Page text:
Mentor-protégé programs are intended to partner small businesses with established mentors in order to improve the small business’ ability to win and perform on contracts and subcontracts, but the 13 federal agency programs lack standardized measures of success and are duplicative.  This creates an unnecessary paperwork burden for participants.  The Building Better Business Partnerships Act allows the Small Business Administration (SBA) to oversee civilian agency mentor-protégé programs in order to promote portability of agreements between the agencies, guarantee that the programs benefit small businesses, and ensure that the mentor-protégé agreement doesn’t inadvertently harm the protégé’s small business status.  It also encourages equal treatment among small businesses (women- and minority-owned, etc) by authorizing the SBA to have mentor-protégé programs for all small businesses. 

“I hear one question over and over again from small businesses: How do I break into federal contracting?” said Rep. Chu, Ranking Member on the Small Business Subcommittee on Contracting and Workforce.  “With annual spending averaging $500 billion, there is no better way for small businesses to expand during these tough times than through federal contracts.  Unfortunately, only 20 percent of that spending is going to small businesses right now.   The Building Better Businesses Partnership Act of 2012 will help small firms break into federal contracting by making it easier for them to join mentor-protégé programs. Helping small businesses win contracts will help put Americans back to work, and with two out of every three jobs coming from small businesses, this bill will help the true driving force behind America’s economy.”

As part of the Committee’s contracting initiative, two other bipartisan pieces of legislation were introduced today with the goal of creating protections to fight contracting fraud and empowering advocates who fight for small business during the federal acquisition process.  More information on the Committee’s initiative can be found here on the Committee’s website.

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Grassley: High-Skilled American Workers Struggling to Find Jobs PDF Print E-mail
News Releases - Business & Economy
Written by Sen. Chuck Grassley   
Wednesday, 08 February 2012 13:42

Tuesday, February 7, 2012

WASHINGTON – Senator Chuck Grassley said today that he is concerned that President Obama doesn’t understand the difficulty that many high-skilled American workers are facing as they look for employment.

In a letter to the President, Grassley notes that the President seemed surprised about the employment struggles of high-skilled Americans when he learned during an online conversation with Jennifer Wedel whose husband, a  semiconductor engineer, had been out of work for three years.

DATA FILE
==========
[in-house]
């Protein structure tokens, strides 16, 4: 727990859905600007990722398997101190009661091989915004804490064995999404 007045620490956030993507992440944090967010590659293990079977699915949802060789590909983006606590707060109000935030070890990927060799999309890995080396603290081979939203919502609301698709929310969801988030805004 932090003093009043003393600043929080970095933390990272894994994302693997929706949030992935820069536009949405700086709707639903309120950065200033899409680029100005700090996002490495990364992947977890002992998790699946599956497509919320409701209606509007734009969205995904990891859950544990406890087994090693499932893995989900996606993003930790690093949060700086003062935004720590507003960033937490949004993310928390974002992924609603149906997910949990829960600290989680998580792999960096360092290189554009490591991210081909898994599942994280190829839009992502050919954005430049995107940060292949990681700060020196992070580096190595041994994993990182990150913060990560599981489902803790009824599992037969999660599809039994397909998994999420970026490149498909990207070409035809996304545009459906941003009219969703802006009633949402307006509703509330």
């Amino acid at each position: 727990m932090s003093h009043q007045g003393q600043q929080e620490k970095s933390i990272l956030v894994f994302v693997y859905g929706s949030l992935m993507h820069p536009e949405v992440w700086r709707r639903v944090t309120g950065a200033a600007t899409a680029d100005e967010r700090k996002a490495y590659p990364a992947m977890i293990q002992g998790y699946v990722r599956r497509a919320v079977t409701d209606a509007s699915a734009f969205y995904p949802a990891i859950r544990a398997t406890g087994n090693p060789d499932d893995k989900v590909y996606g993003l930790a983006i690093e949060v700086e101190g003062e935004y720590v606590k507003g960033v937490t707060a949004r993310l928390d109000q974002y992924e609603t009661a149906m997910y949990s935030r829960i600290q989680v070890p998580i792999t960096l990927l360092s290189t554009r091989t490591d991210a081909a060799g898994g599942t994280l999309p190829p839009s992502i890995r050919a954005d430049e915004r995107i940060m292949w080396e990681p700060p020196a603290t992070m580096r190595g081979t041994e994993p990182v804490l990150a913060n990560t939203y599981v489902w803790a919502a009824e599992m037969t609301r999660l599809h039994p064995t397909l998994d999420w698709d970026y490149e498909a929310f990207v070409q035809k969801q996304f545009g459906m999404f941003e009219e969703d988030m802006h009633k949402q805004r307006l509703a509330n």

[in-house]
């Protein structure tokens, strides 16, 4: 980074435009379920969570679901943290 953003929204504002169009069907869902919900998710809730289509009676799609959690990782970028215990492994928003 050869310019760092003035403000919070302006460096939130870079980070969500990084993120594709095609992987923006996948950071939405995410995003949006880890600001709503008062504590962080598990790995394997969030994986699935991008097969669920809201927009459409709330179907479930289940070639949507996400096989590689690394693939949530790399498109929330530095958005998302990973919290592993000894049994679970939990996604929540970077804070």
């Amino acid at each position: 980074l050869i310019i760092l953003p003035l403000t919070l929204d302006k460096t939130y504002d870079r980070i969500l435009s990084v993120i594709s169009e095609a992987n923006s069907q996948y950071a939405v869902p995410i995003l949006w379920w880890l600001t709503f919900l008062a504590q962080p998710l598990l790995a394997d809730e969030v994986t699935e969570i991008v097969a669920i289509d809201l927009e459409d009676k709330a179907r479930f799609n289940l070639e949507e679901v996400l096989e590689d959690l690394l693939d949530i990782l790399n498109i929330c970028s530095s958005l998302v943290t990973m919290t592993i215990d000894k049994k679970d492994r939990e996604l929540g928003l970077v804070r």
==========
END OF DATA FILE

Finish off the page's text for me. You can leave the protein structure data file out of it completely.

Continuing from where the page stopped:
Grassley said the administration’s recent policy changes affecting foreign students and spouses of H-1B visa holders puts American workers at a disadvantage.  Instead, Grassley said that President Obama should support his H-1B reform legislation that will help ensure high-skilled Americans are given the first opportunity to compete for jobs.

Grassley’s H-1B visa reform legislation would help to root out fraud and abuse in the program.  The legislation makes reforms to increase enforcement, modify wage requirements and ensure protection for visa holders and American workers.  The bill does not eliminate the program or change the numerical cap of visas available to petitioning employers.  The legislation has been introduced in previous congresses by Grassley and Senator Dick Durbin of Illinois.


Here’s a copy of the text of Grassley’s letter to the President.  A signed copy can be found here.


February 7, 2012


President Barack Obama

The White House

Washington, D.C. 20500


Dear Mr. President:

I read with interest news reports about your Google Plus “hangout” on January 30th, specifically your conversation with Ms. Jennifer Wedel.  Ms. Wedel told of her husband’s personal struggle in trying to find employment despite the fact that he has an engineering degree and over ten years of experience.  She expressed concern that the government continues to distribute H-1B visas at a time of record unemployment.

I was surprised to learn that you responded to Ms. Wedel by saying “industry tells me that they don’t have enough highly skilled engineers.”  You also said that “the word we’re getting is that somebody in that kind of high-tech field, that kind of engineer, should be able to find something right away.”  You said there’s a huge demand for engineers across the country, with which Ms. Wedel seemed to take issue.  Data from the Bureau of Labor Statistics (BLS) would also suggest otherwise.  According to the BLS, the unemployment rate for electrical engineers rose 3.7% from 2006 to 2010.

Your response to Ms. Wedel leads me to believe that you don’t understand the plight of many unemployed high-skill Americans.  Mr. Wedel’s situation is all too common.  Thousands of qualified Americans remain out of work while companies are incentivized to import foreign workers.  I’m concerned that you’re hearing only one side of the story -- from businesses who claim that there are better and brighter people abroad.

Despite your online chat and interest in investigating the problem, just last week, your administration proposed rules to “attract and retain highly skilled immigrants.”  The Department of Homeland Security will expand the eligibility for foreign students to stay in the U.S. under the Optional Practical Training program.  This program does not have U.S. worker protections, nor does it require that employers pay prevailing wages to these foreign students/employees.  Your administration will also provide work authorizations to spouses of H-1B visa holders, thus increasing the competition for many Americans who are looking for work.   It’s astonishing that, at this time of record unemployment, your administration’s solution is to grant more work authorizations to foreign workers.  These initiatives will do very little to boost our economy or increase our competitiveness.

Nevertheless, I’m encouraged by your statement that “The H1-B should be reserved only for those companies who say they cannot find somebody in that particular field.”  I have long believed that it’s not unreasonable to ask businesses to first determine if there are qualified Americans to fill vacant positions.  It seems you may agree with this premise.

Therefore, I strongly encourage you to endorse legislation that I have cosponsored with Senator Durbin in the past.  Our bill, which has been included in various comprehensive immigration reform proposals, warrants your leadership.  With your help, we can reform the H-1B visa program and ensure that Americans like Mr. Wedel are on equal footing with foreign workers who are flooding the market.

While I’m glad that Mr. Wedel has been contacted by many employers since your online discussion took place, there are many more highly skilled Americans that need our help and attention.  I hope you’ll work with me to make changes to the H-1B visa program on behalf of all these Americans.

I appreciate your consideration of my views.



Charles E. Grassley

United States Senator